first pos]t (-1, Redundant)

Anonymous Coward | more than 4 years ago | (#29482393)

these challenges a previously gloves, condoms However I don't

Am I Following This Correctly? (2, Interesting)

Bob9113 (14996) | more than 4 years ago | (#29483261)

In the book, Anderson focuses on the definition of hits in absolute terms such as the top 10 or top 1,000 products, while Netessine and Tan argue that, to take growing product variety into account, one has to define popularity in relative terms, such as the top 1% or top 10% of products, to properly assess the presence or absence of the Long Tail.

So let me see if I get this:

Anderson says, "Assume a bell curve with a sufficiently large ordinal scale X axis. Select a sufficiently narrow segment in the center. The area under the curve not included in that segment will be greater than the area under the curve included in that segment."

Netissine and Tan respond, "However: Select a segment in the center whose width is a fixed percentage of the ordinal scale of the X axis. Select a percentage which is sufficiently large. Now the area under the curve in the included segment will be greater than the area not included."

For this, Anderson gets a best selling book, and two Wharton academics get a paper out of stating the counterpoint?!?

My brother went to Wharton. He is extremely smart. I know many of his friends from school -- they too are very intelligent folks. Wharton is not a kidding around school, it is pretty hard-core.

My brother and his friends from school mostly make stunning amounts of money. Many of them work for banks in the sorts of positions which, particularly given the recent total failure of banks at their primary wealth-creating task (risk management), might lead one to wonder if they are really responsible for enough sustainable GDP growth to justify their extraordinary compensation. To correct the first sentence in this paragraph, my brother used to make stunning amounts of money. A few years ago this very conundrum led my brother to retire, because he could not live with the disproportion between his production and his compensation. Most of his friends from school are not so infected with ethics.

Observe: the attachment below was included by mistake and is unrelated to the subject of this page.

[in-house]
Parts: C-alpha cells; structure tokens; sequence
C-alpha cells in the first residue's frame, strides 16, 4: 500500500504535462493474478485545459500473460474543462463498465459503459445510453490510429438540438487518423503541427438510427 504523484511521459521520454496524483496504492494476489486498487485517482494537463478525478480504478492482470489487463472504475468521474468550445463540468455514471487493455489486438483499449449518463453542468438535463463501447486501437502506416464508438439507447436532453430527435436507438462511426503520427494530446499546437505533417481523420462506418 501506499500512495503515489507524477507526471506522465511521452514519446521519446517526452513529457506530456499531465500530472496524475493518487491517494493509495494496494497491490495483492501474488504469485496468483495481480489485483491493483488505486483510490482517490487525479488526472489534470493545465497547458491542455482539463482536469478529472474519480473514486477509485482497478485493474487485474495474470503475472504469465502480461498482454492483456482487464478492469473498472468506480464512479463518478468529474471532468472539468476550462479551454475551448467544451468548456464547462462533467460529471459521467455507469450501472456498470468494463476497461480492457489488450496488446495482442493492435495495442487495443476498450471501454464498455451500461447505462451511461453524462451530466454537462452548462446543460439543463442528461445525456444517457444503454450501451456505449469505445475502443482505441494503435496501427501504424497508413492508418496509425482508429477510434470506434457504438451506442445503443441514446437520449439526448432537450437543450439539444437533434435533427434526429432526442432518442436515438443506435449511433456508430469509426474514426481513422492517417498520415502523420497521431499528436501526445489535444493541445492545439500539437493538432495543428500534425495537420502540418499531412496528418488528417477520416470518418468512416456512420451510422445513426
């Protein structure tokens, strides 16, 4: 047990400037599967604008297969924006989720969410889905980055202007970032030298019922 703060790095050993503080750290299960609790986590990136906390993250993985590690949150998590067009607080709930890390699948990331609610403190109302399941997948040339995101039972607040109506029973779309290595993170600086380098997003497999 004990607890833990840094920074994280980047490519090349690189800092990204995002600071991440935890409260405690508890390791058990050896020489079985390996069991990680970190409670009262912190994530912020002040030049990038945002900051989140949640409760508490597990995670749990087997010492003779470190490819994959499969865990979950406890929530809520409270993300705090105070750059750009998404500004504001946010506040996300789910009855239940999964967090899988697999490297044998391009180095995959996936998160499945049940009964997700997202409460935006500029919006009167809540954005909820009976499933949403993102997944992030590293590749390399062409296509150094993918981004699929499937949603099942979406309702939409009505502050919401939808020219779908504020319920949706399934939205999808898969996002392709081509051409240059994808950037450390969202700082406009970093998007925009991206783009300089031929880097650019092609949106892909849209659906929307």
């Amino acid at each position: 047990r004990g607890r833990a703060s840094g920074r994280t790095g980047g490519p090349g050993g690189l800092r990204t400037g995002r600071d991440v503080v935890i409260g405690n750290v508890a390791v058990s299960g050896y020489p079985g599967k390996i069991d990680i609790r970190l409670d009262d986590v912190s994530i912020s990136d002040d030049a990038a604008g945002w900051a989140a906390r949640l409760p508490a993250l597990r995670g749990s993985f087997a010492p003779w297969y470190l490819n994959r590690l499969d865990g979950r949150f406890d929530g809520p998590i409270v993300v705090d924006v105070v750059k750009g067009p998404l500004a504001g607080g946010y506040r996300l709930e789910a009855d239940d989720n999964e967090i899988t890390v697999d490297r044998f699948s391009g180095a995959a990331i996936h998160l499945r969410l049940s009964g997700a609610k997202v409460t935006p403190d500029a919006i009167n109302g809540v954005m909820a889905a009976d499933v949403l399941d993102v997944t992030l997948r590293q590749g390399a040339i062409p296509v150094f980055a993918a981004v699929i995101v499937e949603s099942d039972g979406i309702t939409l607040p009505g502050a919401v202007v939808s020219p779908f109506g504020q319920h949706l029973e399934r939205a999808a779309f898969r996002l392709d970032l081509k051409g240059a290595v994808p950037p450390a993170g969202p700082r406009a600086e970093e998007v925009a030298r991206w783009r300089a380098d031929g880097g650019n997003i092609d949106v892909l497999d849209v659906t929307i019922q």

Seeing this article, and the startling inconsequence of these supposed shining stars of business academia, I am inclined to agree with my brother's conclusion. And to reinforce my belief that we have, over the past 40 years, skewed the distribution of wealth toward the supposed best and brightest business thinkers, and away from all other areas of production, too heavily. Whether we, in chanting the mantra of ensuring that the business analysts and risk managers get fully compensated and motivated regardless of how outsized their compensation may appear to we mere mortals, have pushed the system much too far in that direction at the expense of compensation and motivation for those who are not business analysts and risk managers. Whether there may be forces at work which already influence cashflow in their direction, and our supposed levelling of the tax code has instead removed the normalizing force that was preventing an unhealthy portion of GDP from flowing to those with abnormally high influence on the flow of GDP -- but who, recent evidence suggests, are not really so extraordinary in their contribution to it.

Re:Am I Following This Correctly? (1)

Fantastic Lad (198284) | more than 4 years ago | (#29483603)

I think of the human brain in two respects. Software and hardware.

IQ tests are like hardware benchmarks. And sure, I've known my own share of not-kidding-around-smarts kind of people. (Who practically need cooling fans on their heads.) --But the software many of them were running was basically, "Donkey Kong". Which is to say, I've known more clued-out 'smart' people than I'd be comfortable shaking a stick at.

Sounds like your brother was one of the very few who had, "Wisdom 1.0" installed.

It's an unfortunate indicator that he decided to leave the banking industry, allowing those running Donkey Kong to continue managing our economy.

-FL

Re:Am I Following This Correctly? (0)

Anonymous Coward | more than 4 years ago | (#29484049)

Other than the fact you have the curve wrong, you are pretty close. But the curve matters a lot.

Revenue tends to follow a power law distribution. In a simple power law distribution the value of the n'th most valuable item is 1/n times the value of the most valuable item. (There are families of power law distributions in which this relation doesn't hold exactly, but it tends to be reasonably accurate.) Therefore the combined value of the first n items is about k*log(n) where k is the value of the most valuable item. Since log grows very slowly, the bulk of the value is in the first few items. These are your "hits", and their disproportionate value is so extreme that everyone is aware of them.